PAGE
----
Taste the Blood of Dracula (Hammer 1970)
Taste the Blood of Dracula, Hammer’s fourth entry in the series, was made in late 1969, and released on the 7th of May, 1970.
That star Christopher Lee was becoming disillusioned with the Count was an open secret, and his reluctance to play him again was exacerbated by the fact that, despite James Carreras constantly pleading poverty, Lee discovered the films were making plenty of money for the studio from their American releases.
New blood: Dracula (Christopher Lee) enslaves Alice Hargood (Linda Hayden) and turns Lucy Paxton (Isla Blair) in Taste the Blood of Dracula (Hammer 1970)
“I told my agent to tell Hammer that if they really didn’t have any money then they could pay me a percentage of the American distributor’s gross,” he later said. For Carreras, this was out of the question. Hammer decided to call Lee’s bluff, and cast 29 year old newcomer Ralph Bates as Dracula, initially in the guise of Lord Courtley, proclaiming him as the ‘new boy’ for their new Dracula.
Sanguine draught: Reluctant to play the Count anymore, Christopher Lee poses for this publicity shot for Taste the Blood of Dracula (Hammer 1970)
The studio didn’t reckon on Warner-Bros-Seven-Arts, who reminded Sir Jimmy that their co-funding of Taste the Blood of Dracula was entirely dependent on Lee appearing as the Count. With their collective tail between their legs, Hammer sent producer Aida Young to schmooze the star over lunch, in the hope of persuading him to make the film.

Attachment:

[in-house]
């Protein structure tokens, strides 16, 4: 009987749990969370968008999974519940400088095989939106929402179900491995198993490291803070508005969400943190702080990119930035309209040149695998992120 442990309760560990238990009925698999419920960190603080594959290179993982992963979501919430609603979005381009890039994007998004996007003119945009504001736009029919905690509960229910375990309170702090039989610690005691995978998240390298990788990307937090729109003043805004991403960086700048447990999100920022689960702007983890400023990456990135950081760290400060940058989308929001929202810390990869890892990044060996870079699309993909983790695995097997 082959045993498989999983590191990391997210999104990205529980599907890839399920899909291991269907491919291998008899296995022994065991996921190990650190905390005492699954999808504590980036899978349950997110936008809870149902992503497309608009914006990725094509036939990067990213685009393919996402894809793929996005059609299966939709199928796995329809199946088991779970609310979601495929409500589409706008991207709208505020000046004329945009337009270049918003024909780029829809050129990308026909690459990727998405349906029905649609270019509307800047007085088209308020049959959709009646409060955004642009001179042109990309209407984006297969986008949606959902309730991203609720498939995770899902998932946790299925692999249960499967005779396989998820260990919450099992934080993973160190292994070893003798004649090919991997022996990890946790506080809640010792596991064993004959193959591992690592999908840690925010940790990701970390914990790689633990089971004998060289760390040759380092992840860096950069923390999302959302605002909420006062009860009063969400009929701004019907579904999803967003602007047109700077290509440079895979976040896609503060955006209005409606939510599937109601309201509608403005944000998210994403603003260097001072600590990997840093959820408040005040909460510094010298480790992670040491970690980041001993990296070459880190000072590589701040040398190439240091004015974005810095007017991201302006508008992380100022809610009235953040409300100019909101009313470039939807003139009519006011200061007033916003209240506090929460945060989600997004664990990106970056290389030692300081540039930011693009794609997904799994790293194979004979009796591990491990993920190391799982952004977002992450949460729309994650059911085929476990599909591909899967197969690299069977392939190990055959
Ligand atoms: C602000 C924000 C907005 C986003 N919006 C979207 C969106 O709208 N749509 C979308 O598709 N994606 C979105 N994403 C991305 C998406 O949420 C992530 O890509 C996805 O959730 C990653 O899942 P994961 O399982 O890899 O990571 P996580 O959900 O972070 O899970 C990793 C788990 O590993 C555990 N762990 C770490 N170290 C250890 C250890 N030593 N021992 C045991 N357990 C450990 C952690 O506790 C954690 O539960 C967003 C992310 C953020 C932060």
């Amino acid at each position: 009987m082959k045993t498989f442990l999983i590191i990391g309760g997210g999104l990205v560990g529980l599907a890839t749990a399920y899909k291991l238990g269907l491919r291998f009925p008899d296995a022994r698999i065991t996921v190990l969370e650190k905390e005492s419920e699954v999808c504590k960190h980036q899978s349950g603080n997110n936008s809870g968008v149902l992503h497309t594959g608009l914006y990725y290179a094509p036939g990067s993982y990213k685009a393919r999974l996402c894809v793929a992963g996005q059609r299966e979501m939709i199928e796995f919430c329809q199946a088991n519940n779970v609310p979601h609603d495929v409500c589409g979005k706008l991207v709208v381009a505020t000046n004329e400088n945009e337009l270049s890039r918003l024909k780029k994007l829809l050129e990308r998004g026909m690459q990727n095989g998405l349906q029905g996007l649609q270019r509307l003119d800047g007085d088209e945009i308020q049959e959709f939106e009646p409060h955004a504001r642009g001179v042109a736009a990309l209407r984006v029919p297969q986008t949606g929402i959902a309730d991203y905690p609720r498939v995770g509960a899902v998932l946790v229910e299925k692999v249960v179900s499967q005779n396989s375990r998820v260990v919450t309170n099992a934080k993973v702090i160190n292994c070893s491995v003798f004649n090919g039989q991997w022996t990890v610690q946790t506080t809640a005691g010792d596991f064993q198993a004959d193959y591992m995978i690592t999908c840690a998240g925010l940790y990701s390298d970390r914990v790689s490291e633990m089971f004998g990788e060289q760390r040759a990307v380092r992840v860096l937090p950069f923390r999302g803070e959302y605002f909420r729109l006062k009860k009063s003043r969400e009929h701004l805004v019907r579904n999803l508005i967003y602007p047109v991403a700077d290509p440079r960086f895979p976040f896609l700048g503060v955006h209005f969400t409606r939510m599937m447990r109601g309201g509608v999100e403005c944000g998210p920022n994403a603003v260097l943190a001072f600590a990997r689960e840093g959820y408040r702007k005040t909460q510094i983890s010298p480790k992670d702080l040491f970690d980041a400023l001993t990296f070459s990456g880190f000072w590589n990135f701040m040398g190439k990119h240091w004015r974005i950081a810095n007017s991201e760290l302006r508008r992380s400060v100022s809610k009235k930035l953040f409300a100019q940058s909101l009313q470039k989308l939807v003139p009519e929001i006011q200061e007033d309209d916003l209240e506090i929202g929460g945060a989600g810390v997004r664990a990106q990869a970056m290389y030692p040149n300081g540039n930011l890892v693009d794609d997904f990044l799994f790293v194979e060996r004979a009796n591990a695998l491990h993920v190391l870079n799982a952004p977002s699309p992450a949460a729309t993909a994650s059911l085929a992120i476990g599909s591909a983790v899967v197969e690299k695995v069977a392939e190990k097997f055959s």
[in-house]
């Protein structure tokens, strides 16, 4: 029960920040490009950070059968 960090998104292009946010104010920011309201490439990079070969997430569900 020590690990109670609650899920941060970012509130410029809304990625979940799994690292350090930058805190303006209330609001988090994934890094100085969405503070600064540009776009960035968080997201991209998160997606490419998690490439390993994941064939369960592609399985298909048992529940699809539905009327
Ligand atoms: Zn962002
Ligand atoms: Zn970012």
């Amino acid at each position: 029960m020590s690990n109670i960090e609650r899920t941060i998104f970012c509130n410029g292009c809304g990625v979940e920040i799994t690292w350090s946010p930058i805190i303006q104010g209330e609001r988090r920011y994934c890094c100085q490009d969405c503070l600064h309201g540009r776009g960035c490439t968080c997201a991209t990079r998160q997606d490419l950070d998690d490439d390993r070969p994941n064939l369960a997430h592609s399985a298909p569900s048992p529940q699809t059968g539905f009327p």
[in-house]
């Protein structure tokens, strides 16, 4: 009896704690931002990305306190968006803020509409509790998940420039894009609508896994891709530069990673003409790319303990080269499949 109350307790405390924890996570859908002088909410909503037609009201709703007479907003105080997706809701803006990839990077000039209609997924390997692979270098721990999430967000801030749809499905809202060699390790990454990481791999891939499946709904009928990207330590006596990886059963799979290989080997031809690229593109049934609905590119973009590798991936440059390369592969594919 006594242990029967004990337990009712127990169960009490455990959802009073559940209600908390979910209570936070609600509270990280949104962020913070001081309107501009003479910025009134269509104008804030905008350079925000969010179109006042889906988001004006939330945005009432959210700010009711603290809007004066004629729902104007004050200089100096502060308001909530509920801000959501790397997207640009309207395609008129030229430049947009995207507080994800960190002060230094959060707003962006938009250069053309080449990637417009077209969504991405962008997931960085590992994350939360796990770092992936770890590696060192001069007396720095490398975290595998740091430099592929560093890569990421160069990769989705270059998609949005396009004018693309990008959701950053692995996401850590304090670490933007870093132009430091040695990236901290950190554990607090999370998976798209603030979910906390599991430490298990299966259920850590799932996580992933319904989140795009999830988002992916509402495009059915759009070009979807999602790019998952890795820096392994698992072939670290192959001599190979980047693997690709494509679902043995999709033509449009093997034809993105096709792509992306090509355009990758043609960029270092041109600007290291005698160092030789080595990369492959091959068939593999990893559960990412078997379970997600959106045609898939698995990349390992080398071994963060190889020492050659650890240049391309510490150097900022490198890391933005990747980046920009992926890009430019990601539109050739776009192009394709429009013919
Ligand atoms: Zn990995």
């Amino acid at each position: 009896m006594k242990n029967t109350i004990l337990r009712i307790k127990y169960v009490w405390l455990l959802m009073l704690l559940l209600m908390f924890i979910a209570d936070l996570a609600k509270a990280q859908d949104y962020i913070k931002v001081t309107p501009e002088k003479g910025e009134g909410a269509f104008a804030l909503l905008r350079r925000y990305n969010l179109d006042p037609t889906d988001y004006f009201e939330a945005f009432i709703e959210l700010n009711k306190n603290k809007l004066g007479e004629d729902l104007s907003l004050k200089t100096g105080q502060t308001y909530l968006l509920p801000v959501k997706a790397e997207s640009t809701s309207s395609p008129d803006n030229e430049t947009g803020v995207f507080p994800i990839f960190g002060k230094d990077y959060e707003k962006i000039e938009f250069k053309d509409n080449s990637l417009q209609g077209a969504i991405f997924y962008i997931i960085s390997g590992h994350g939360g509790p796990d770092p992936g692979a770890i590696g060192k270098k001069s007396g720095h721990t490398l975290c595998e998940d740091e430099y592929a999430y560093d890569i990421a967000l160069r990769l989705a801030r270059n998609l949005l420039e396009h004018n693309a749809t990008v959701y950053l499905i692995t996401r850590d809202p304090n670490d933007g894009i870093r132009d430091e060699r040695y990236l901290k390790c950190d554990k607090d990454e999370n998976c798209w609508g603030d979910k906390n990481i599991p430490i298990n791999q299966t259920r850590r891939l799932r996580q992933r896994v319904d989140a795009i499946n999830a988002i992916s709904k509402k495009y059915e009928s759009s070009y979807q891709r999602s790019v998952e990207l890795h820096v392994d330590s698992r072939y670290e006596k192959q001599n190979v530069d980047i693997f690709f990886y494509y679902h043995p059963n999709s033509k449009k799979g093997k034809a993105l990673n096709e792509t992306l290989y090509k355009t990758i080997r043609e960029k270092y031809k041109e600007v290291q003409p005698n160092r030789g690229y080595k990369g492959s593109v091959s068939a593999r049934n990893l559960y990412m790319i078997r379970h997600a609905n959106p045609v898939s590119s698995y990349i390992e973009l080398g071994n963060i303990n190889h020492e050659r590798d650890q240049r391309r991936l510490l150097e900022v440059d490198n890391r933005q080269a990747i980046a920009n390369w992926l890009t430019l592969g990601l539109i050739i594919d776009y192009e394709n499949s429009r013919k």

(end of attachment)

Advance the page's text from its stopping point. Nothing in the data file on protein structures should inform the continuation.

Femme fatale: Dracula (Christopher Lee) takes on a reluctant female disciple in the guise of Alice Hargood (Linda Hayden) in Taste the Blood of Dracula (Hammer 1970)
Reluctantly he agreed, which so mucked up John Elder’s screenplay that he had to simply turn Bates into Lee after the blood ceremony, leaving the former only 5 days’ work from a six week contract, and the latter waiting in the wings for a piece of the action.
A grown up sequel which begins exactly where Dracula Has Risen from the Grave leaves off, Taste the Blood of Dracula transfers the action to Victorian England, and centres around a group of three bored gentlemen (Peter Sallis, Martin Jarvis and John Carson) seeking the ultimate thrill. Debut director Peter Sasdy imbued the movie with a stark nastiness that raises it above most of its counterparts and, ironically, the more ludicrous scenes are the ones that involve Dracula, in particular the corny dialogue, most of which Lee refused to say.
Letter of the law: Inspector Cobb (Michael Ripper) is sceptical of Paul Paxton’s (Anthony Corlan) intelligence in Taste the Blood of Dracula (Hammer 1970)
Notwithstanding this, his performance is still outstanding, and Taste the Blood of Dracula has some chillingly sadistic moments which carry it above and beyond what was becoming the standard Hammer fodder.
Sadly, it marked the end of Anthony Hinds’ association with the studio. Tensions between the parties had been mounting for some time, and a wrangle over the use of scenes from a treatment originally tendered by Hammer director Freddie Francis’ son Kevin, which had been rejected a year earlier, led to suggestions of plagiarism. Although Francis acknowledged that it was not Elder who had “nicked the scenes” for Taste the Blood of Dracula, but another member of the production team, the incident left a nasty taste in everyone’s mouths. How could Hinds, as a company director, claim he didn’t know what was in screenplays when this one had been written under his pseudonym of Elder?
Bloodshot: The effect might be chilling, but Christopher Lee struggled with the painful ‘full’ contact lenses required for Taste the Blood of Dracula (Hammer 1970)
Hammer’s solicitor suggested he relinquish his directorship, and he readily agreed; Anthony Hinds, the genius to whom many attributed much of the studio’s success, officially resigned on the 19th of May, 1970.
It was, in so many ways, the end of an era.